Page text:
The Best Horror Movies Starring Vince Vaughn
Vince Vaughn first started working as a television actor in the late ’80s, but he broke through as a star when he appeared in the 1996 comedy “Swingers” alongside his real-life friend Jon Favreau. The movie proved to be a hit, in part thanks to Vaughn’s motor-mouthed, critically acclaimed performance as the confident Trent. After “Swingers,” Vaughn made a string of films such as “The Lost World: Jurassic Park” and “Domestic Disturbance.”
Yet Vaughn’s greatest talent was arguably comedy, and his career broke out when he found a place in the “Frat Pack” of comic actors. Between 2001 and 2006, Vaughn had some of the biggest hits of his career when he made gross-out comedies like “Old School,” “Starsky & Hutch,” and “Dodgeball” with Will Ferrell and/or Ben Stiller. “Wedding Crashers” alone, co-starring Owen Wilson from “Hutch,” made nearly $288 million worldwide (via Box Office Mojo).
Vaughn since then has come back to smaller films like “Dragged Across Concrete” and even returned to television acting, including a major character on “True Detective” Season 2. But did you know the actor also has a small collection of horror roles in his filmography? Here are the horror films that have taken the best advantage of Vaughn’s charisma.
The 1998 remake of Psycho was a huge flop for the young star
When Roger Ebert asked Gus Van Sant why he made a nearly shot-for-shot remake of “Psycho,” the “Good Will Hunting” director memorably told him that he did it so no one else would have to (via The Hollywood Reporter). However, Ebert as well as other critics and the moviegoing public, likely wanted him to spare the effort. According to Senses of Cinema, Van Sant later insisted the film was an experiment that wasn’t meant to be a hit, but the 1998 remake of the Hitchcock horror classic still bombed at the box office and with critics.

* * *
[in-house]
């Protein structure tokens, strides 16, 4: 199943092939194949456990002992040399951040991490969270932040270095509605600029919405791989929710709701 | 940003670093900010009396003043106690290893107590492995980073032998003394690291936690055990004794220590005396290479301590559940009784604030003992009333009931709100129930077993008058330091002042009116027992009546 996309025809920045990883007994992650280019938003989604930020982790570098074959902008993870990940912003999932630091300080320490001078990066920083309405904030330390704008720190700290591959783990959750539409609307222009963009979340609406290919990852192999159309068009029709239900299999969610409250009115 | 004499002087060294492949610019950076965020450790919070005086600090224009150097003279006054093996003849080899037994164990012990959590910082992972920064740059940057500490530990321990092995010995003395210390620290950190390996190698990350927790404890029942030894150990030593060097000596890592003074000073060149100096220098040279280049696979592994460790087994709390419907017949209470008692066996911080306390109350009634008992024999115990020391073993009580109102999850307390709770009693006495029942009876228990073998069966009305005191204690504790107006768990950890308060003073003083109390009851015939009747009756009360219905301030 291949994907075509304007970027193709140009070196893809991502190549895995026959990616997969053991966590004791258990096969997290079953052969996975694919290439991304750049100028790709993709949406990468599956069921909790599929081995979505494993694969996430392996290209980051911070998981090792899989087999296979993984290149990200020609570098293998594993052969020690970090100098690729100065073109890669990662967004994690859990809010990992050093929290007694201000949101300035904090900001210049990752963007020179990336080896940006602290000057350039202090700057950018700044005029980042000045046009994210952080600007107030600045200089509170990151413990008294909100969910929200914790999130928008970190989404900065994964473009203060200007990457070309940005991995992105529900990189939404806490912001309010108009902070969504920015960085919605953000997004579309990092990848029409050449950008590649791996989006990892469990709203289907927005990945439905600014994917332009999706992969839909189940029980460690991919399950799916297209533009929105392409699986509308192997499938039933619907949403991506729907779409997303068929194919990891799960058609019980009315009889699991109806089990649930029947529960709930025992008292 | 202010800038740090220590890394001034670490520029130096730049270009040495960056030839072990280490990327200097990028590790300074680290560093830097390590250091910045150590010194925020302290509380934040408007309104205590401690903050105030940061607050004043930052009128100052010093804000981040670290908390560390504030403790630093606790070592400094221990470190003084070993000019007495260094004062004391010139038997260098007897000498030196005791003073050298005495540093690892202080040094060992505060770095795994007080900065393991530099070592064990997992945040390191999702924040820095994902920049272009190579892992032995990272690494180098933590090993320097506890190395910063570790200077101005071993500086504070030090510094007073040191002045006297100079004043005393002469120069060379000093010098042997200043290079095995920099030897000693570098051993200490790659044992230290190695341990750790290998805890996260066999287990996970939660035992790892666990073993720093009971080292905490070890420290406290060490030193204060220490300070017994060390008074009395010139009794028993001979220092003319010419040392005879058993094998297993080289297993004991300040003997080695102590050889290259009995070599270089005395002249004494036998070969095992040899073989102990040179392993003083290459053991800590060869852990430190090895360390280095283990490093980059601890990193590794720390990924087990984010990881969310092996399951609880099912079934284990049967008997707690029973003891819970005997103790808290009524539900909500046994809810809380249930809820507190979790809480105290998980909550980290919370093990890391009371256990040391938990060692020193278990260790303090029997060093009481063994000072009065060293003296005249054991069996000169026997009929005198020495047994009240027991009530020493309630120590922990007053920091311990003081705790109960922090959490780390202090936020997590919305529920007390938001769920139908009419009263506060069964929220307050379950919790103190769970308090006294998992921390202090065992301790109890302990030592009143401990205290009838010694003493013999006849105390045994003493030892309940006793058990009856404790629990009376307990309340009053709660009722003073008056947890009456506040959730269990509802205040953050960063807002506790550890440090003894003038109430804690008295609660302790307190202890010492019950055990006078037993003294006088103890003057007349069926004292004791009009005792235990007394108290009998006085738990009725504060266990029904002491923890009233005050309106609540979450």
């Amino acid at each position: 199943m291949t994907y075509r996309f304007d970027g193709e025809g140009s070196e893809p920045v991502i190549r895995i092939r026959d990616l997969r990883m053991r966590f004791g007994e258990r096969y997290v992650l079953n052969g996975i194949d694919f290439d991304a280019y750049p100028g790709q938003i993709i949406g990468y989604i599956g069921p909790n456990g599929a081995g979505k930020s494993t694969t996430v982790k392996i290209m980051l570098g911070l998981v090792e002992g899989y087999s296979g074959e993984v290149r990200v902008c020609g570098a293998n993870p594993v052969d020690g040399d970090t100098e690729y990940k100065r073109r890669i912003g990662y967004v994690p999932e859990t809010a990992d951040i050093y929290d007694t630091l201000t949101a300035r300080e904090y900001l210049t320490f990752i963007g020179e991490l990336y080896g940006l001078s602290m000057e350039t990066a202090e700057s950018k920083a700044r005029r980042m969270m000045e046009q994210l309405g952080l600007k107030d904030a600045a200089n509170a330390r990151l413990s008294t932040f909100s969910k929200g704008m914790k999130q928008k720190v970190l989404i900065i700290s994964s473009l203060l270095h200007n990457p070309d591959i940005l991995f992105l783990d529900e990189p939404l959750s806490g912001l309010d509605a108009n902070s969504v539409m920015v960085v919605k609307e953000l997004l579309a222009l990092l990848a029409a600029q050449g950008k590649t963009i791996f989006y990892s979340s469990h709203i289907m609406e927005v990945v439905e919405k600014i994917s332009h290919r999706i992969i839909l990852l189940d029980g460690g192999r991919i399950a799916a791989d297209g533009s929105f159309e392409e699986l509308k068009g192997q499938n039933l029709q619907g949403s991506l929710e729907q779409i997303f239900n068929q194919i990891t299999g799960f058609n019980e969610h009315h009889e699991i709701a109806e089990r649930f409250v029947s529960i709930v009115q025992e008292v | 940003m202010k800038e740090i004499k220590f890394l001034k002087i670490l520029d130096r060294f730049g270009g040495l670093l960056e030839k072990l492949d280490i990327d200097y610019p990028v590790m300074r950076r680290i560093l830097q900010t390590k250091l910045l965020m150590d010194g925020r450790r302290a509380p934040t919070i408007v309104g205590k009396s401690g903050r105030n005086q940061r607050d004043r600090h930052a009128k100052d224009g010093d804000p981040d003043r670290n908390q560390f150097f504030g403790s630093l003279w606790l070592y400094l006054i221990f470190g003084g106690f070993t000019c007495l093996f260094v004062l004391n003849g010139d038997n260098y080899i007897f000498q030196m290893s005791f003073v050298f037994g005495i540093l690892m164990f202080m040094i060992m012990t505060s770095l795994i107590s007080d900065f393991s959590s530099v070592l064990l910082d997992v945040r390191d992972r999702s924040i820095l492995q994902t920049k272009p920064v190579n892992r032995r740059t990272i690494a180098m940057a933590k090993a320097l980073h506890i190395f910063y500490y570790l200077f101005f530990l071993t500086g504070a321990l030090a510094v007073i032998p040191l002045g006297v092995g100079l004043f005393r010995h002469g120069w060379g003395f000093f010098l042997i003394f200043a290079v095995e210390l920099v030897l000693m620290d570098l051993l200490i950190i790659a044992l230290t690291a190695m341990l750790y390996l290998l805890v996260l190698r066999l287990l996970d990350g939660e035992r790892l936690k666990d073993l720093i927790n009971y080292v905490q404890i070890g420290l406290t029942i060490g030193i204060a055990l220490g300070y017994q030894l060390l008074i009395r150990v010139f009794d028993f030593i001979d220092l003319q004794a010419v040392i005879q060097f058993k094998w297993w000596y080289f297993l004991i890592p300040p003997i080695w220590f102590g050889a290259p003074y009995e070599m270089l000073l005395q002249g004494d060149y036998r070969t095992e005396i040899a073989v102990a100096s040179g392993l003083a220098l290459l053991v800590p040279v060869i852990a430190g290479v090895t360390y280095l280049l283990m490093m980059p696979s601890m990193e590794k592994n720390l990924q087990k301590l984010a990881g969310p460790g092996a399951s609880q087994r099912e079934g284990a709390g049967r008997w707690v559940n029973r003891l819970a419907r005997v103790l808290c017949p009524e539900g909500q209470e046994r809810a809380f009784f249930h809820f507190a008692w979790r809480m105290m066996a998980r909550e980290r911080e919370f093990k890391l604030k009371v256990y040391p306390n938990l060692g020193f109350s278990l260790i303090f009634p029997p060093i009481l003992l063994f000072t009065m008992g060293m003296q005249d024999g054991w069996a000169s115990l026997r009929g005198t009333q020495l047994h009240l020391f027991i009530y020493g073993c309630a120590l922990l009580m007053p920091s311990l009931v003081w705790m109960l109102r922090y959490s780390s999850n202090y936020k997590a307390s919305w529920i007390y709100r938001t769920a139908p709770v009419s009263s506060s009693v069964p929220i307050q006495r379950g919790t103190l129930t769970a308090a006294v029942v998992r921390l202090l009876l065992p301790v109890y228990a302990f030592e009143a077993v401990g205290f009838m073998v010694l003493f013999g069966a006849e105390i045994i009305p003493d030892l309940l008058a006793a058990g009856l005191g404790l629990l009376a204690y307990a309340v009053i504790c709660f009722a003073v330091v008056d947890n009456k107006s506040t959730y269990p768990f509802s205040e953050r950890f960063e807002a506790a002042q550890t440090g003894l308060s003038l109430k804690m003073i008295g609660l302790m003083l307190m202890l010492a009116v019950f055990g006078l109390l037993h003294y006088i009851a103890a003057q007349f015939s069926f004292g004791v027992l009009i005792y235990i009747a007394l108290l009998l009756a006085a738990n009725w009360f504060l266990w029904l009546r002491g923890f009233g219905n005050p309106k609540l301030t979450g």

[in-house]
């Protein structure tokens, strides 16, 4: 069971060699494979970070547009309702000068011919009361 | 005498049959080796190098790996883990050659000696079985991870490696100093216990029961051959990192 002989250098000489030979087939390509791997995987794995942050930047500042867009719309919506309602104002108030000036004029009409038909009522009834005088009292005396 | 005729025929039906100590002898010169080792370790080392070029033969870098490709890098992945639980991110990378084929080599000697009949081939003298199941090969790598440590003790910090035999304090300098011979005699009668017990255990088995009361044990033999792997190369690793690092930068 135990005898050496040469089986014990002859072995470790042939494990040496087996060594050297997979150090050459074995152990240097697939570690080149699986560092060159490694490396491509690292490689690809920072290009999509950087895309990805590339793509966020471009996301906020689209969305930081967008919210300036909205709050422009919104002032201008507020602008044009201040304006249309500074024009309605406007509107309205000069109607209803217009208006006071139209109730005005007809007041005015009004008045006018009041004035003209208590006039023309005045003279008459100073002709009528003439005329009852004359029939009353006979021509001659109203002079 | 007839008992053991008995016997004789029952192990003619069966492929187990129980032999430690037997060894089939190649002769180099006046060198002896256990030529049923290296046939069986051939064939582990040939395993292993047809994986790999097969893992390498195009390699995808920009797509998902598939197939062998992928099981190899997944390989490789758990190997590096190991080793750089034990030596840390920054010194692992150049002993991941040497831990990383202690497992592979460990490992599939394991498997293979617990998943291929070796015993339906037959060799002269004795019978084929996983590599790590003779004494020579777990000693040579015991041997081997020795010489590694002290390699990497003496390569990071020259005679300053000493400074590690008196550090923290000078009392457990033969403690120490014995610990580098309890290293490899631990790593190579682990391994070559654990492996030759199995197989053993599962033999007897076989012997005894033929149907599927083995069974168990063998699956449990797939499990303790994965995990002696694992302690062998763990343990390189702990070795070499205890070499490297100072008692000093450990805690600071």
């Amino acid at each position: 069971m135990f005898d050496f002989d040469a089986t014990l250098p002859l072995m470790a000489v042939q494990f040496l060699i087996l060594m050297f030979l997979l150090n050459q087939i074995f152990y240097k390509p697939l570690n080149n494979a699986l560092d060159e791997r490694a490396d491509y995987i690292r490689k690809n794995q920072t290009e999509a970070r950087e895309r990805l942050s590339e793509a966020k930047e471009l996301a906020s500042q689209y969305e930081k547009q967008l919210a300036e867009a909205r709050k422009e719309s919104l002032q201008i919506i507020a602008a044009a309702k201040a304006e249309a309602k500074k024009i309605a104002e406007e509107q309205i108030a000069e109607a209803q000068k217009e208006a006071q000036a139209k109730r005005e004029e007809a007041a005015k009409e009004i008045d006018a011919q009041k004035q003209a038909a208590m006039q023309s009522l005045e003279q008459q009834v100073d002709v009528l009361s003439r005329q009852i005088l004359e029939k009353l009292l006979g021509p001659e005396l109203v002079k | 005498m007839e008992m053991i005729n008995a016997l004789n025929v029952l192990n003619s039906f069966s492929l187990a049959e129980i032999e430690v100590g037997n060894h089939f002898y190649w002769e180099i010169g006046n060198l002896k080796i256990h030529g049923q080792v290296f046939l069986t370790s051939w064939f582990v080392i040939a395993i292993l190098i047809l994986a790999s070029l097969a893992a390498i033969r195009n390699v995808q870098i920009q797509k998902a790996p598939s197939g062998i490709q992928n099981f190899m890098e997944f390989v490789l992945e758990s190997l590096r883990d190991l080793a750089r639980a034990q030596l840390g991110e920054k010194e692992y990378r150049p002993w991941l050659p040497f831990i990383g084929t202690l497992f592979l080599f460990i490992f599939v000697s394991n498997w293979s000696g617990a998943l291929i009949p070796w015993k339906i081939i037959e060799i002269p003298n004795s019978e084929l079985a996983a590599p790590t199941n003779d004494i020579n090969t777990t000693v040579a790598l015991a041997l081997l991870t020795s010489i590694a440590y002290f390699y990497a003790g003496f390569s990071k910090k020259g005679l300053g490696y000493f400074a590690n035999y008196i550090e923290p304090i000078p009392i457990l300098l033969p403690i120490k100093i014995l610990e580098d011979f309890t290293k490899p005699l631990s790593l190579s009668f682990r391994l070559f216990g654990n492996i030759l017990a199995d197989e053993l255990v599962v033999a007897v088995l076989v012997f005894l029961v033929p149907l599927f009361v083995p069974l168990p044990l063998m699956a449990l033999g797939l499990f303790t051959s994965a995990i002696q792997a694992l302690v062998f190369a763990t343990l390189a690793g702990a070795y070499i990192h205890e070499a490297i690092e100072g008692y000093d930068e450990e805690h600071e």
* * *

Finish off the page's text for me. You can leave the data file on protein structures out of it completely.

Vince Vaughn played Norman Bates in the new film. Vaughn’s generally more imposing appearance, and the fact he stands 6-feet-5-inches, made him a stark contrast to the boyish, smaller Anthony Perkins, who portrayed Bates back in 1960. Despite the unusual casting though, Vaughn was considered miscast by critics. Empire Magazine wrote that the then-28-year-old actor “just seems too wholesome and beer boy to convince as a nerd still tied to Mother’s apron strings.” His next horror part would be much more successful.
The Cell placed Vaughn and Jennifer Lopez inside the mind of a killer
Released in 2000, “The Cell” used strong, surreal imagery to delve into the mind of a serial killer. This time Vaughn got to play one of the good guys, FBI Agent Peter Novak. After killer Carl Stargher (Vincent D’Onofrio) goes into a coma, Novak persuades social worker Catherine Deane (Jennifer Lopez) to use a virtual reality device to enter his mind and find the location of his last victim. The task proves more arduous than it seems, however, and soon, Catherine is put at risk of being trapped in Stargher’s mind forever.
“The Cell” was a success at the box office, according to Box Office Mojo, but received a mixed 45% Rotten Tomatoes rating from critics, who praised the imagery while questioning the muddled plot. At the time of release, The Guardian wrote that “jazzy photography and fancy design in no way compensate for a dull, suspense-free screenplay and unwise casting.” In the 20 years since, however, the film has been championed by newer reviewers for its excessive style and strong set-pieces.
Freaky features a hilarious and scary Vaughn performance
Directed by Christopher Landon, best known for the “Happy Death Day” series, the 2020 film “Freaky” is a highly unusual take on the body swap genre that combines “Freaky Friday” with the classic slasher film formula.
When high schooler Millie (Kathryn Newton) is attacked by local killer the Blissfield Butcher (Vaughn), the ancient magic dagger the Butcher uses accidentally switches their bodies. The next day, the Butcher wakes up in Millie’s body, while Millie’s mind is stuck inside the physique of a tall, middle-aged serial killer. As the Butcher, posing as the teenager, wreaks havoc, the real Millie has to figure out how to get her body back and avoid getting killed herself.
“Freaky” already boasts a lot of inventive horror deaths but also happens to be an extremely fun, sweet comedy. Both Newton and Vaughn are hilarious and very convincing playing both an anti-social monster and a vulnerable young girl, with Vaughn especially scoring laughs as Millie starts to like feeling strong and tough while in the Butcher’s large, intimidating frame. The movie just might have the best performance of Vince Vaughn’s horror career thus far.